In an unusual move, creative director Samuel Orange (brother of Take That star Jason, the promotional material shouts) has thrown open the doors of his Greenwich house to host this production, in which the audience moves around the house and into the spacious garden with the actors.
The cast of The Picture of Dorian Gray: (back row l-r) Mark Laughtone, Louise Larchbourne, Ashlie Walker, Aron Trausti, Anna Dane. (Front row) Harry August, River Hawkins, Samuel Orange and Jonathan Redfern Photo: Sebastian Lister
Any fears that this might be a vanity project are soon quelled. There are many plus points to the production, the primary one being Samuel Orange himself, who inhabits the role of the self-centred, rather jaded Lord Henry Wotton admirably.
Starting off assembled around Dorian’s large bed, this adaptation certainly doesn’t shirk away from intimacy, as a topless Dorian (River Hawkins) reclines among his satin sheets in the opening scene. House servants Mrs Leaf (Louise Larchbourne) and Victor (Mark Laughtone) are also tasked with being hosts, a demanding job that requires staying in character even during the interval.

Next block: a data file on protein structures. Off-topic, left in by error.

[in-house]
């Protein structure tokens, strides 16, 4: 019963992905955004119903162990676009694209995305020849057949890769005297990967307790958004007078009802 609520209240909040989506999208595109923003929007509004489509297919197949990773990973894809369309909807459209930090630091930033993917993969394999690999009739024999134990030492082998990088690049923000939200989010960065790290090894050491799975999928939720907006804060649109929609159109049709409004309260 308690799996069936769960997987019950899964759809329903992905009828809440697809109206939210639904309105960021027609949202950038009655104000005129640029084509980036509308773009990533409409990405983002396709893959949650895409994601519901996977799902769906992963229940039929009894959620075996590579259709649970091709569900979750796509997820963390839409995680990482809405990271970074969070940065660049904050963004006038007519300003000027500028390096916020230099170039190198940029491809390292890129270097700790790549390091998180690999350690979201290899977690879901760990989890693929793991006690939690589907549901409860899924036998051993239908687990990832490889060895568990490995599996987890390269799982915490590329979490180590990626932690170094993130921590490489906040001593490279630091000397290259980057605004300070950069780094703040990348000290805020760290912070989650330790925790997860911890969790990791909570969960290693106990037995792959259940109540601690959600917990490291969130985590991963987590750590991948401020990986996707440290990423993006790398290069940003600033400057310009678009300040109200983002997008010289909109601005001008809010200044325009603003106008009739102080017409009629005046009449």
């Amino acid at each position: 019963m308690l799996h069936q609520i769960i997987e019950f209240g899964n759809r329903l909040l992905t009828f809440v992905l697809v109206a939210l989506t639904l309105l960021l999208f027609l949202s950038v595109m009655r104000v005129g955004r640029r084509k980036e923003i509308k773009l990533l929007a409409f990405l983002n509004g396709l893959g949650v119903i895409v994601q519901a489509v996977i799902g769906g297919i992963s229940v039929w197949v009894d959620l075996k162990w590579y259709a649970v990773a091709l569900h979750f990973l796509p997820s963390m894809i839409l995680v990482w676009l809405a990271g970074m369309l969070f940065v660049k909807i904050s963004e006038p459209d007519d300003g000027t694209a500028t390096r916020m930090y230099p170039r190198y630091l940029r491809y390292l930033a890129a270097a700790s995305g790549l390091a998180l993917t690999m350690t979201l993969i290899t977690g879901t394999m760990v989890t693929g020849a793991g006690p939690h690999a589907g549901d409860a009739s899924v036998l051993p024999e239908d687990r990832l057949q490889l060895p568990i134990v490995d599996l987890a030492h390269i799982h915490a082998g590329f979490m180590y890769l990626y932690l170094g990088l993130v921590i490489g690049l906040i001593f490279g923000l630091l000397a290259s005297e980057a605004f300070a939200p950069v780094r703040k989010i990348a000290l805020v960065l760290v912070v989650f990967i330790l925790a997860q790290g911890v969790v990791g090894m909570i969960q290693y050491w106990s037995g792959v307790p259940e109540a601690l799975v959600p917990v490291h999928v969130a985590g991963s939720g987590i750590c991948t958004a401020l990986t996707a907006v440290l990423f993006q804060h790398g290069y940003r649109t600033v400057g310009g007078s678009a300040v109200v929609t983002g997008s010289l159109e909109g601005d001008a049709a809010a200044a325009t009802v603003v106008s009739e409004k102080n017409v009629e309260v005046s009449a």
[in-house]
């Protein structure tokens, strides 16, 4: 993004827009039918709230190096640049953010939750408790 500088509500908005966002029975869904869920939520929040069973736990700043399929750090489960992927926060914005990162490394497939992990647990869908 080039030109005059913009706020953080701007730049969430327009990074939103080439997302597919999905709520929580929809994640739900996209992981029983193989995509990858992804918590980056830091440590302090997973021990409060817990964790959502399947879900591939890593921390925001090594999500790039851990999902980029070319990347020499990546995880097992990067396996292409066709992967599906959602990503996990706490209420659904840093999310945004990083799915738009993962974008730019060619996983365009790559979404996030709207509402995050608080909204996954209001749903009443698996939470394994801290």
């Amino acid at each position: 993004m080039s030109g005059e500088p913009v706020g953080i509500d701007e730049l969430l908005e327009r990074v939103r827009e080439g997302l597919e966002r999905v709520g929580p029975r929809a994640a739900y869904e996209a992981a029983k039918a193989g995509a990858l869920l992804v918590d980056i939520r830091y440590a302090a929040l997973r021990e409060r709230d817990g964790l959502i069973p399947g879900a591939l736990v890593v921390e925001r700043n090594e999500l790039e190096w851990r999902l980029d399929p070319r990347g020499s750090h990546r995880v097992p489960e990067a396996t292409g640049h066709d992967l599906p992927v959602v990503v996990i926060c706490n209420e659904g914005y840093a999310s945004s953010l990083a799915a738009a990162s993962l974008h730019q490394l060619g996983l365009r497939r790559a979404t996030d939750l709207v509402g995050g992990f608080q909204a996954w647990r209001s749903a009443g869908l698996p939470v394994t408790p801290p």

So preoccupied is the production with being free and easy - guests are encouraged to wander and sit wherever they like - it suffers from not having enough audience management. A little more direction could be subtly structured in and would ensure that key moments are not missed.
Ultimately, it is brave of Orange to invest so much of himself into this production, and the enthusiasm does pay off to a degree. The garden provides an enchanting setting and both Orange and Hawkins are impressive in the leading roles. Yes, it’s rough around the edges and there are times when some cast members stumble over their lines, but for an inaugural show it is certainly passionate, inventive and, most importantly, memorable.